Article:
You see, God is giving this local congregation and every local congregation real-life examples of His truth lived out in the elders’ lives, in order to encourage and move us as a congregation to grow in grace.
Now, this reality does two things for us, at least. First of all, it presses us, doesn’t it, to pray for our elders. And you’ve got to know how every elder feels when you read a passage like I Timothy 3 or Titus 1. It’s one of the most humbling things in the world to be an elder in a congregation when these passages are read out. Nothing will shrink you to the size of Atom Ant more quickly than having this passage read out in front of people who know you. It’s a very humbling thing, and that presses us to pray for them: to pray that they would long to emulate these standards and that they would really emulate them to every possible degree in the life of their homes and in their own personal character.
But it also reminds us that the character qualities that Paul speaks of as being required in elders and the kind of family life that Paul says is required for elders is, in fact, what he is shooting for everybody in the congregation. The reason that these are required of the elders is because this is what Paul wants to see the whole congregation looking like! So before you start to point the finger, remember Paul wants to see this in your home.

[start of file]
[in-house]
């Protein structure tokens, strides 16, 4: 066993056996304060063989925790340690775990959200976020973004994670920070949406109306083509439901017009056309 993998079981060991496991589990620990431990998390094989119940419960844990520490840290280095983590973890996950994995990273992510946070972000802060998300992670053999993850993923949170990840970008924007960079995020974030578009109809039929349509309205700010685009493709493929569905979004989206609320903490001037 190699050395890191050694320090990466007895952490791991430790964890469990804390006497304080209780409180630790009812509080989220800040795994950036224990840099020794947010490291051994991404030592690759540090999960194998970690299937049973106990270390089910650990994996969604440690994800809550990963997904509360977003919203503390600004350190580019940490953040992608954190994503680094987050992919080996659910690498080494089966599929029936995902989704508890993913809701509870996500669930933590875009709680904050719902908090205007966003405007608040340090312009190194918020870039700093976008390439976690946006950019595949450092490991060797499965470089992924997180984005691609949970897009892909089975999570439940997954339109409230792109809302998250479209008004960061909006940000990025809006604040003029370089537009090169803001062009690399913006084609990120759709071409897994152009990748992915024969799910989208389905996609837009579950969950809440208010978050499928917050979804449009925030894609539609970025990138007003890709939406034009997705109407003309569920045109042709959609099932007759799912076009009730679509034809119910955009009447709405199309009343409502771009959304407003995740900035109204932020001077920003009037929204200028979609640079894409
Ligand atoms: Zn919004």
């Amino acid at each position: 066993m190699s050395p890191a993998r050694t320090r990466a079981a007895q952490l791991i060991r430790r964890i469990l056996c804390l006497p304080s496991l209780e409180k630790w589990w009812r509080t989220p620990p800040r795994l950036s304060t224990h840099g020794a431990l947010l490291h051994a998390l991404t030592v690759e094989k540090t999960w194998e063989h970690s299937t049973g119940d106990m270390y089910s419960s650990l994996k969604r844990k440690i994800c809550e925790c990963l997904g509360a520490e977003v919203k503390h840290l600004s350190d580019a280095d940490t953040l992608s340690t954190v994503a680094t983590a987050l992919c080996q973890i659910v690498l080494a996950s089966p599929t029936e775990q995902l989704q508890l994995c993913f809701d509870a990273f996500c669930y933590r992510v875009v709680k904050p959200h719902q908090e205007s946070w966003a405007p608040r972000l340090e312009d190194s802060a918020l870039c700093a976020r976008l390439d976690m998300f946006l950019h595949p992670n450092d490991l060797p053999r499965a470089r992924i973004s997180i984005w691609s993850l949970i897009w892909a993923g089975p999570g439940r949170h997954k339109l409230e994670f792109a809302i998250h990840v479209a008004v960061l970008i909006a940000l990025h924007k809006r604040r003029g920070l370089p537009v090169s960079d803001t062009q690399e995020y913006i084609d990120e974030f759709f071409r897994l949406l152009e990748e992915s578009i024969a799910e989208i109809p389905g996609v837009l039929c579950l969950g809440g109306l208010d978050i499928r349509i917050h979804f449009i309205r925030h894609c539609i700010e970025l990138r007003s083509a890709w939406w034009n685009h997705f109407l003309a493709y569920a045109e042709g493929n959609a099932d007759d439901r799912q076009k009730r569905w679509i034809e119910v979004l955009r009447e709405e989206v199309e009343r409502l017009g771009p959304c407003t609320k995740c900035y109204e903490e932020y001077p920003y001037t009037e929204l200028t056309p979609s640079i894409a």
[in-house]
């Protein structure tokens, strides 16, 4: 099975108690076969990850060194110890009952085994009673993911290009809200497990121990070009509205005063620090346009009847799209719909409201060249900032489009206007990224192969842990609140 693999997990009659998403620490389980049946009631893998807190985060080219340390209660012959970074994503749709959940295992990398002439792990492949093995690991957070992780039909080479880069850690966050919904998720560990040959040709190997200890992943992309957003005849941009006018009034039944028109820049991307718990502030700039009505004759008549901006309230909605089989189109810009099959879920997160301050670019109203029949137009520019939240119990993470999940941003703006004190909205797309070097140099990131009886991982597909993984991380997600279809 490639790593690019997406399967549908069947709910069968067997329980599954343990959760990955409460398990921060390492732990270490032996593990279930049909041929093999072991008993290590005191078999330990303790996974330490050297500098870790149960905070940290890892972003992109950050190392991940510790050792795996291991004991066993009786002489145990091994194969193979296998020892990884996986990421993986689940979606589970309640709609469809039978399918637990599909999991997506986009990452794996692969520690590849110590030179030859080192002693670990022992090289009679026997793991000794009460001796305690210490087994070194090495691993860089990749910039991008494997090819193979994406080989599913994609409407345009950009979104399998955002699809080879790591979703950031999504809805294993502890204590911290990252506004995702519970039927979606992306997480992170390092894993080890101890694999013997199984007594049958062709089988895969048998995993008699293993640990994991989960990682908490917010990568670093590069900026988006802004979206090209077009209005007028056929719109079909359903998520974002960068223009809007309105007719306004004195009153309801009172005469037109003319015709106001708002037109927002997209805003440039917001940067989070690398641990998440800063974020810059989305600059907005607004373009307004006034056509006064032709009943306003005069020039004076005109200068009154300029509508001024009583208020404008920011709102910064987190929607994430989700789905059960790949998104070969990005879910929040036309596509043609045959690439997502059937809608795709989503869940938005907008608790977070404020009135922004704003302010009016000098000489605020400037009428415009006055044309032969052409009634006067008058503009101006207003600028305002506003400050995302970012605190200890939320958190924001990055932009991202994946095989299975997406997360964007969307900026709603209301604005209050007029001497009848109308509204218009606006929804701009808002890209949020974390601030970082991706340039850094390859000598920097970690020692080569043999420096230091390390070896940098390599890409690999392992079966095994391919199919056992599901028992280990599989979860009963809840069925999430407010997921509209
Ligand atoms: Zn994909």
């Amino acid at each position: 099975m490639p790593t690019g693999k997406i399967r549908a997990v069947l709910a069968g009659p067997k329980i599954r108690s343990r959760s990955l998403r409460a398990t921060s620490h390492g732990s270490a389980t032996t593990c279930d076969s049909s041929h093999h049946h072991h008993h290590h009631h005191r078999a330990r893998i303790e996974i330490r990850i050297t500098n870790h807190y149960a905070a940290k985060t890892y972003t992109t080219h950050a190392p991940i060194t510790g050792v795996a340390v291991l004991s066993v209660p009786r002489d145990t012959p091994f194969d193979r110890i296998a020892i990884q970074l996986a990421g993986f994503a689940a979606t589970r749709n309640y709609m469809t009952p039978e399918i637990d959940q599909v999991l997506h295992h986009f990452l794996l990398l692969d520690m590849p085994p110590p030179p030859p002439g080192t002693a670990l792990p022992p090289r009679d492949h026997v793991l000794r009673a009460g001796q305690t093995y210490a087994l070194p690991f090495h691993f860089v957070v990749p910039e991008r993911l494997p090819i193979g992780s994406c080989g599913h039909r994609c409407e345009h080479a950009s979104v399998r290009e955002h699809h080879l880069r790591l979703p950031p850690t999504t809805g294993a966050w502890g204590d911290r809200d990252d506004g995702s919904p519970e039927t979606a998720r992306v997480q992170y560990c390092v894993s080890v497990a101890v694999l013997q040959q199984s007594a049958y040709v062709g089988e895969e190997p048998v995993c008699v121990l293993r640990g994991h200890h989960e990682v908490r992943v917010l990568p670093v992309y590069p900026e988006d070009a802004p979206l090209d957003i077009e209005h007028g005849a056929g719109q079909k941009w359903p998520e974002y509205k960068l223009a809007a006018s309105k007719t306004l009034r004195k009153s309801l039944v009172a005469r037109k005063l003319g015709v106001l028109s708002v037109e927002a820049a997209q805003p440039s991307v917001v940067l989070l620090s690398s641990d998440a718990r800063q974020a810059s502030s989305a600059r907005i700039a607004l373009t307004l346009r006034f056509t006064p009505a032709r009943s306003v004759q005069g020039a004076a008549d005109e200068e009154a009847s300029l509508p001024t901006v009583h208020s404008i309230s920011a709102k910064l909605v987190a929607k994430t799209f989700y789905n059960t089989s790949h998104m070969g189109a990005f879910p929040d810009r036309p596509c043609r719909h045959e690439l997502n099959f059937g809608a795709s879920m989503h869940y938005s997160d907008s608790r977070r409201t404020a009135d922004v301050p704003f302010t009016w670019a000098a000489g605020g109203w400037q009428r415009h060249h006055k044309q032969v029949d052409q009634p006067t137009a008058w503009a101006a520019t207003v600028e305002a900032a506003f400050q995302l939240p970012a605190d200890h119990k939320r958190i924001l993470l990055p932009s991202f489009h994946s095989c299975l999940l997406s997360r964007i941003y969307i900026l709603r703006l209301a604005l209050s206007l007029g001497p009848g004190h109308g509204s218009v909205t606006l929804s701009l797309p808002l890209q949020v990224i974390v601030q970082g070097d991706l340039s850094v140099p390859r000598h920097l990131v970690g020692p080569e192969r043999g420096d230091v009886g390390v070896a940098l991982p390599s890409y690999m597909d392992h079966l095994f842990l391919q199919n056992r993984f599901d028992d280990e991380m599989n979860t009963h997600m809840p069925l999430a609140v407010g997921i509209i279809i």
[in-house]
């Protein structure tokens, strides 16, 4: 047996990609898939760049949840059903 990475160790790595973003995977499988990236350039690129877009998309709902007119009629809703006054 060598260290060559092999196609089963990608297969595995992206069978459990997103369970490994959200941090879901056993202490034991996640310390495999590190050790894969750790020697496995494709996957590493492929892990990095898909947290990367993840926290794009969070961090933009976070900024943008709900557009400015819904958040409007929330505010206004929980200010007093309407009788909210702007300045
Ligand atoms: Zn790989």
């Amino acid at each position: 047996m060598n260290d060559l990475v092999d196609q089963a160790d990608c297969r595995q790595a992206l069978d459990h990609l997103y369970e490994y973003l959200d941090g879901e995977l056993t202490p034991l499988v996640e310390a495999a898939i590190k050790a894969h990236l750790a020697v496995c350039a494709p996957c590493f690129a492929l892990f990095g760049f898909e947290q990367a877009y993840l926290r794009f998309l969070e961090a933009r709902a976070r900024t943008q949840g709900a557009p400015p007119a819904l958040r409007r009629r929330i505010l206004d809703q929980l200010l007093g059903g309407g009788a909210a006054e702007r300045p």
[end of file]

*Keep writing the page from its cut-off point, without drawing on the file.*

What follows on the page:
It is interesting, and I want to pause and say this. It would be inappropriate for me not to say this. It is interesting to me to see how concerned Paul is that young people not emulate the world; that young people in the Christian church look like Christians. There are many young people in this congregation who have made a profession of faith. They’ve come before the congregation and said, yes, I am a disciple of the Lord Jesus Christ. And I want to ask you: The measure, the value of that profession of faith...how does it show on Friday nights? And on Saturday nights? And when you’re away from church? And when you’re in school, or when you’re in your extra-curricular activities? Or when you’re alone with your friends? What is the value of that profession when you’re in Starkville or Oxford or Hattiesburg, or away on a road trip, or out with your friends on Friday night?